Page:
This is not a museum full of military equipment or large items like vehicles. Most of the displays are photographic and there are many photos that you won’t see elsewhere. Some are really fascinating.

Also, a lot of effort goes into explaining Operation Bluecoat and the 11th Armoured Division’s role in it. Bluecoat was one of the elements that led to the encirclement and squeezing of the German 7th Army in the Falaise Pocket in August 1944. I think this map gives a really clear view of the advance, and in particular, the lucky discovery of the unguarded ‘Bull Bridge’.

A colourful wall display map
The Op Bluecoat advance and the reconnaissance patrol to Bull Bridge

With the St Lô – Caen railway passing through, Saint-Martin-des-Besaces was considered an important strategic village by the Germans, who cleared its inhabitants out and set up a defensive garrison. While it was being assaulted by the British, the 2nd Household Cavalry on reconnaissance patrol, discovered an undefended road around to the south-west of Saint-Martin-des-Besaces, leading to a bridge over the Soulevre river.

It turned out, the road and bridge were in a gap between two enemy units, the 326th Infantry Div and 3rd Parachute Regiment, who were in dispute over who was supposed to be responsible for their defence.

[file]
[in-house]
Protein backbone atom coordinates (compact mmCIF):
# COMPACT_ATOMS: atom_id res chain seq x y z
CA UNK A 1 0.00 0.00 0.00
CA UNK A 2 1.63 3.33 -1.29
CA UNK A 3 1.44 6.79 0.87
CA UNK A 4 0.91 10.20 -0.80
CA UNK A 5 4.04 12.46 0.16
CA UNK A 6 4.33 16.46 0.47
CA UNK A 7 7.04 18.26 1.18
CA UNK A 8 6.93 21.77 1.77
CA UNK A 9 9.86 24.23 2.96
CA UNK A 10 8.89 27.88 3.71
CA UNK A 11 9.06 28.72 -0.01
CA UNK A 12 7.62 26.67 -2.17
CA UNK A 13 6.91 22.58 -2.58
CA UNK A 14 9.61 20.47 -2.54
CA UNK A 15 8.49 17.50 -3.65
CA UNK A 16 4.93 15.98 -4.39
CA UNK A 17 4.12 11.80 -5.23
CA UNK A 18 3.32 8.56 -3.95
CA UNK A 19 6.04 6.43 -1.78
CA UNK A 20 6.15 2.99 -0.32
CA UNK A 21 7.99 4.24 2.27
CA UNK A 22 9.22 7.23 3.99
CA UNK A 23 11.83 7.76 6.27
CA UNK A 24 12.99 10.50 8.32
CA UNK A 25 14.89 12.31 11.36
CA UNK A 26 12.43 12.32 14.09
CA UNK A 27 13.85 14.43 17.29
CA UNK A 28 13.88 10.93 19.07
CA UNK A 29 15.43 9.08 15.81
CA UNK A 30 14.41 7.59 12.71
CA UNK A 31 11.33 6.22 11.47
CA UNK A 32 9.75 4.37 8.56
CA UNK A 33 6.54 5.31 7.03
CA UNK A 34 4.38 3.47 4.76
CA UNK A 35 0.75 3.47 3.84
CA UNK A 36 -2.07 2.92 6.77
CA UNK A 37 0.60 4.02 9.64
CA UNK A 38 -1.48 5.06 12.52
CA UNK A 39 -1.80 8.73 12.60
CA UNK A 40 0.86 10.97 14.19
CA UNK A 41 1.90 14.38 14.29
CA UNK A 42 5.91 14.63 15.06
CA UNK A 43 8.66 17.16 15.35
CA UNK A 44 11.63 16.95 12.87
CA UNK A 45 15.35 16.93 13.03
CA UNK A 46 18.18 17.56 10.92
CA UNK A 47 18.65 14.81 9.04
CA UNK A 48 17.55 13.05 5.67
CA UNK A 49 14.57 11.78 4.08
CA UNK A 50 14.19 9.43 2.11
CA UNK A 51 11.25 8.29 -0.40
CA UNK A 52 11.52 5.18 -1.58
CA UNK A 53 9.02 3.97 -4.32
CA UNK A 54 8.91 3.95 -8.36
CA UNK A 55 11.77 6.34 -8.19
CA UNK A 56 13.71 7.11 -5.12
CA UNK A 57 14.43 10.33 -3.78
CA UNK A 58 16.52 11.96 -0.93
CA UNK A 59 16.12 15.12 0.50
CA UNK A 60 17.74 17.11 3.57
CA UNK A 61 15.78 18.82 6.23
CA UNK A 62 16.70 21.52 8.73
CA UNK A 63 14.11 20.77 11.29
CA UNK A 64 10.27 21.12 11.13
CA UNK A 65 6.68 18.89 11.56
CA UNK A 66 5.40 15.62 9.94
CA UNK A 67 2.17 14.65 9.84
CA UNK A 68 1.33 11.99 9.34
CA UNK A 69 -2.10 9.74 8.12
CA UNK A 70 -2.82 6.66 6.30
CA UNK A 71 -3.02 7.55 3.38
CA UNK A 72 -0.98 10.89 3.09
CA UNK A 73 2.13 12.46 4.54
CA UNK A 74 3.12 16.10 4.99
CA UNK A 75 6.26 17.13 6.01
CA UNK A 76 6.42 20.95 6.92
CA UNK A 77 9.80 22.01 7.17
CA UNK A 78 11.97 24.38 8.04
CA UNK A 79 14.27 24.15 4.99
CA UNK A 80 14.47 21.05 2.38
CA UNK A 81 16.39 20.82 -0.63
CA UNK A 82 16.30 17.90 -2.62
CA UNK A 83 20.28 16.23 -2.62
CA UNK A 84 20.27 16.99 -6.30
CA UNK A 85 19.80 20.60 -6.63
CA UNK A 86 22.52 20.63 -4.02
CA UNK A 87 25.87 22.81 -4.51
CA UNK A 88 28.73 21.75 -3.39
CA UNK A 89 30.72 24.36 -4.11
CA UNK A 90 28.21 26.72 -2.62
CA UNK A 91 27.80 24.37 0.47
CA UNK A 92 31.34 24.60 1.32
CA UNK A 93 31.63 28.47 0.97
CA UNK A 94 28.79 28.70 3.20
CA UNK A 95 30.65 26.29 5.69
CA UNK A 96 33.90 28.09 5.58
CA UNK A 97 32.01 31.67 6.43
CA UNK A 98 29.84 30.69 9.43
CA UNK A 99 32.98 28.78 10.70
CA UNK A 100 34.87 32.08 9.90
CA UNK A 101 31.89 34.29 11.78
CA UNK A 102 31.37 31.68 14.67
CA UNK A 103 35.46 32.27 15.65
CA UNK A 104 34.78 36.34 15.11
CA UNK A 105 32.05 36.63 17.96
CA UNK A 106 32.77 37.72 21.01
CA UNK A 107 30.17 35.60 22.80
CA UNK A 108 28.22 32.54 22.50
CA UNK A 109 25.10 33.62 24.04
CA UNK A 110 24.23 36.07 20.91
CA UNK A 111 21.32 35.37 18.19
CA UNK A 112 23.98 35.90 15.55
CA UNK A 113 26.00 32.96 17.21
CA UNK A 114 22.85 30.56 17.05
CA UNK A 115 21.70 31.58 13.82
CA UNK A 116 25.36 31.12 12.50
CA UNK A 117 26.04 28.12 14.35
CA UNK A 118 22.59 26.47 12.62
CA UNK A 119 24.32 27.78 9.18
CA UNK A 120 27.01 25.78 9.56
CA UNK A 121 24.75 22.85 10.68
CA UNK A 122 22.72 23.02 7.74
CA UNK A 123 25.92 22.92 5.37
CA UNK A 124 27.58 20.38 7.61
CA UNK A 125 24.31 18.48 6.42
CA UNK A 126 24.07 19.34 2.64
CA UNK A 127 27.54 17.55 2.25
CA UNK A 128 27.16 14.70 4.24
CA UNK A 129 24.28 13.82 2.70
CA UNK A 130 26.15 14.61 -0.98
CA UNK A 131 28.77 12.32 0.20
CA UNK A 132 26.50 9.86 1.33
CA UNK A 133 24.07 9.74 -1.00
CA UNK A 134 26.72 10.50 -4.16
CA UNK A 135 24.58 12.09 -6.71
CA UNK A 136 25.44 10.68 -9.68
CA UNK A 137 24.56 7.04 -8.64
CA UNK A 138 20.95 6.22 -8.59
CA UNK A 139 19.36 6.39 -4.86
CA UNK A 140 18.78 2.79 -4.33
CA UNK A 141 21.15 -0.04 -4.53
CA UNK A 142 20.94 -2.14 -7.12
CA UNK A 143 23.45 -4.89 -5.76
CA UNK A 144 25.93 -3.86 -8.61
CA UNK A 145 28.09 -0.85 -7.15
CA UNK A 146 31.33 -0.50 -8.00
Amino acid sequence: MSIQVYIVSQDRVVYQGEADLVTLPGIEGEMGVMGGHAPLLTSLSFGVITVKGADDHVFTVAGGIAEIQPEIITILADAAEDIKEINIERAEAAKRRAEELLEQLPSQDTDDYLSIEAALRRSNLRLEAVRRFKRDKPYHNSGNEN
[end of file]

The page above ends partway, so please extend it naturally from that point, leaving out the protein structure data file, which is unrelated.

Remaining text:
The lightly armed Household Cavalry quickly set up defences around the bridge and called for support, which arrived two hours later. The bridge gave 11th Armoured Div a springboard to quickly advance south, and became known as ‘Bull Bridge’.

One room is taken up with a large animated map, telling the story of the battle for Saint-Martin-des-Besaces.

A large 3d map behind glass
Animated map of the liberation assault on Saint-Martin-des-Besaces

The final gallery houses personal items, many of which have been gifted to the museum by veterans and their families.

Better than my poor images, the museum has its own short promotional video…

* You won’t find it on a map. Lassy is a former commune that was merged into the new commune Terres de Druance in 2017.

Declaration: I was on a self-drive research trip. Museum entry was complementary.


Factbox (2024)

La Musée de la Percée du Bocage

Getting there:
5, rue du 19 Mars 1962
14350 Souleuvre-en-Bocage

On the D615 in the middle of the town.


Entry Price:

Adult € 6.00
Child 6+ € 2.00
Child under 6 Free
Groups (min 10 people) €4,00 adult / €2.00 child


Opening Hours:

11.00am – 18.00pm
Mar/Apr 30 Mar-01 Apr, and every weekend in Apr
May 01-05 May, 08-12 May, 18 20 May, 25-26 May
Jun 01-09 Jun, then weekends from 15 to 30 Jun
Jul/Aug All days 02 Jul-31 Aug except Mondays
Sep Every weekend
Oct/Nov 31 Oct – 03 Nov, and Monday 11 Nov



A small but enthusiastic museum
Through lots of small artefacts, documents and rare photographs, this museum tells of the hard fought British breakthrough in the bocage. It may be slightly out of the way for those touring Normandy, but it is well worth the visit and highlights the local battlefields and memorials. (See 'About' for review criteria explanation)